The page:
P’ Matos is the source for the halachos of “mishpitei hatena’im” – when a person wants to make an act conditional on something else, there are specific rules that govern how to make such stipulations; these rules are modeled on the agreement made between the tribes of Reuvain and Gad and Moshe that their inheritance of Eiver haYarden was conditional on their participation in the war for the conquest of Eretz Yisrael.
One of the rules of tnei is that the act upon which one is imposing conditions must be able to be fulfilled by an agent (Kesubos 74 - interestingly, the Rambam never quotes this rule). The gemara in Nazir (11a) rejects an acceptance of nezirus conditional upon the person being able to drink wine because that tnei violates another principle – one cannot make a condition that undermines a Torah law, in this case, the law that a nazir by definition is not permitted to drink wine. Tosfos writes that before evaluating whether the condition in question undermined Torah law the gemara should have rejected the tnei for a more fundamental reason - nezirus cannot be fulfilled through a shliach!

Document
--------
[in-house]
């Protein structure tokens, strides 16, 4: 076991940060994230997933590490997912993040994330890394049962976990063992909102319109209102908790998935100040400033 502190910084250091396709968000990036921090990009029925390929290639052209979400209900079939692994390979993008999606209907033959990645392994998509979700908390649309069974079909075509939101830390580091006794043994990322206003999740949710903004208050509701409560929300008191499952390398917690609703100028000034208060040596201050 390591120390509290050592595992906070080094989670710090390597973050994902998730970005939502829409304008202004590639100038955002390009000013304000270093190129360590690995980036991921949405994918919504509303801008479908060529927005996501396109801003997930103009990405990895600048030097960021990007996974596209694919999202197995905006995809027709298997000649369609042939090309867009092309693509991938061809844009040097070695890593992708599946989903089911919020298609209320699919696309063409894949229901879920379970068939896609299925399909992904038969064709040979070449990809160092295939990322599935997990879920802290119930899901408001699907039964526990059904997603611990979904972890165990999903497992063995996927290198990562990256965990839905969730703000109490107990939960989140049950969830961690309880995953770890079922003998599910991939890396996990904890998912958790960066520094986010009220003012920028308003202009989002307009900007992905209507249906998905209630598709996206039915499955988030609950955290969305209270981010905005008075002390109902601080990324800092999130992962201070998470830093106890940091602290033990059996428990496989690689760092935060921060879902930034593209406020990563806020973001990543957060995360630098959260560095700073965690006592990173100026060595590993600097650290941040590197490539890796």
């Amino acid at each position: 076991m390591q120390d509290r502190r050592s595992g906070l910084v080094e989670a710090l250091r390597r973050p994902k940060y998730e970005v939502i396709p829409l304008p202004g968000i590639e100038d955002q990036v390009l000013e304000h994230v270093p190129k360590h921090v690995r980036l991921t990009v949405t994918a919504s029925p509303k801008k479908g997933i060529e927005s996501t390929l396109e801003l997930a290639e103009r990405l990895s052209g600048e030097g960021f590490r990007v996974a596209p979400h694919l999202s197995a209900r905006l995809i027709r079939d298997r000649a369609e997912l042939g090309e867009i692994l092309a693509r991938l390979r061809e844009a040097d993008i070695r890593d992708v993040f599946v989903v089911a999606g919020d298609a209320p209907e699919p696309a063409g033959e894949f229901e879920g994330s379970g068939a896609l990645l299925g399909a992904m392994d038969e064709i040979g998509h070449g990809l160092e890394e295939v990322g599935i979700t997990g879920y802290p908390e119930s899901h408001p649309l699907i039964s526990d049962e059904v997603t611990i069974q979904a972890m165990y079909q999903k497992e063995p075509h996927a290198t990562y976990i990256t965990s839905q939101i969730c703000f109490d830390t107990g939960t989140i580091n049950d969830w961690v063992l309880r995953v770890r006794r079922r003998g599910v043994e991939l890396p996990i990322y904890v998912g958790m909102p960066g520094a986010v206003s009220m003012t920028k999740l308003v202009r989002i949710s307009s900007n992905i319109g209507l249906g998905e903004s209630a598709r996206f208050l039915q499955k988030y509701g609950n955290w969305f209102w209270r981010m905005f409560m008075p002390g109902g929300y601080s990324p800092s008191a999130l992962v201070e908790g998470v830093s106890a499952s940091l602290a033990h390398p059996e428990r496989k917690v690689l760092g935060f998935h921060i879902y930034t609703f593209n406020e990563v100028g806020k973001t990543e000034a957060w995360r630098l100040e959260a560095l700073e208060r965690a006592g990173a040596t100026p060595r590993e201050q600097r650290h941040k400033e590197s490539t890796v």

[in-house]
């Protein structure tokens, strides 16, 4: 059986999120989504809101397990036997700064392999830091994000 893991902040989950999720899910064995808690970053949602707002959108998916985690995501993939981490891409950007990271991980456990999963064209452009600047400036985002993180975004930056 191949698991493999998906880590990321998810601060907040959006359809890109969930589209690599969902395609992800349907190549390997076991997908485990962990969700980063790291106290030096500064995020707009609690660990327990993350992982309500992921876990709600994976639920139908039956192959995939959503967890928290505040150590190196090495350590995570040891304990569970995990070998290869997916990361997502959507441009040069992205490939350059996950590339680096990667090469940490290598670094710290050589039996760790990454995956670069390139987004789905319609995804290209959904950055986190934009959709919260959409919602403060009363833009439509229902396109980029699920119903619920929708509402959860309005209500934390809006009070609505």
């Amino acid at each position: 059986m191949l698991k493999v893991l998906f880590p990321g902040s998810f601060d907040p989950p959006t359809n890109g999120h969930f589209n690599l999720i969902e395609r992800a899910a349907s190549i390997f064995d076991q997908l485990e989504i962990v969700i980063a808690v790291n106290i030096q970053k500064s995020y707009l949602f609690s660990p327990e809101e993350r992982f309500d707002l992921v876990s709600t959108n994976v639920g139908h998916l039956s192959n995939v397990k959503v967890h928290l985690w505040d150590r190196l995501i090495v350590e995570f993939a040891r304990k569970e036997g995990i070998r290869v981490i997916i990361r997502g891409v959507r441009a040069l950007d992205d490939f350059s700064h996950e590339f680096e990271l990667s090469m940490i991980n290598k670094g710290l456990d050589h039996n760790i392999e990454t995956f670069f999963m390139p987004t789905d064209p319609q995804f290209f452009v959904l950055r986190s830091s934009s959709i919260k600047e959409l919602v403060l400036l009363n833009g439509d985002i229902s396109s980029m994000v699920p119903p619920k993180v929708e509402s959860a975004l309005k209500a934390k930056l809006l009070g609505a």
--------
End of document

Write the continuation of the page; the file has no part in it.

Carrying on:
Tosfos answers that although the laws of nezirus must be observed by the person who accepted upon him/herself the nezirus and not through an agent, at the conclusion of nezirus it is possible to send the required korbanos to the bais hamikdash through a shliach. In Tos’ view this element of shlichus fulfills the requirement needed to set up a tnai.
Though it solves the problem of tnai by nezirus, R’ Akiva Eiger points out that the gemara also has cases of a tnai in hilchos nedarim. There are no korbanos brought when a neder is completed, and the laws of neder must be observed by the person who makes the neder and not an agent. How then can a tnai be set up in such cases?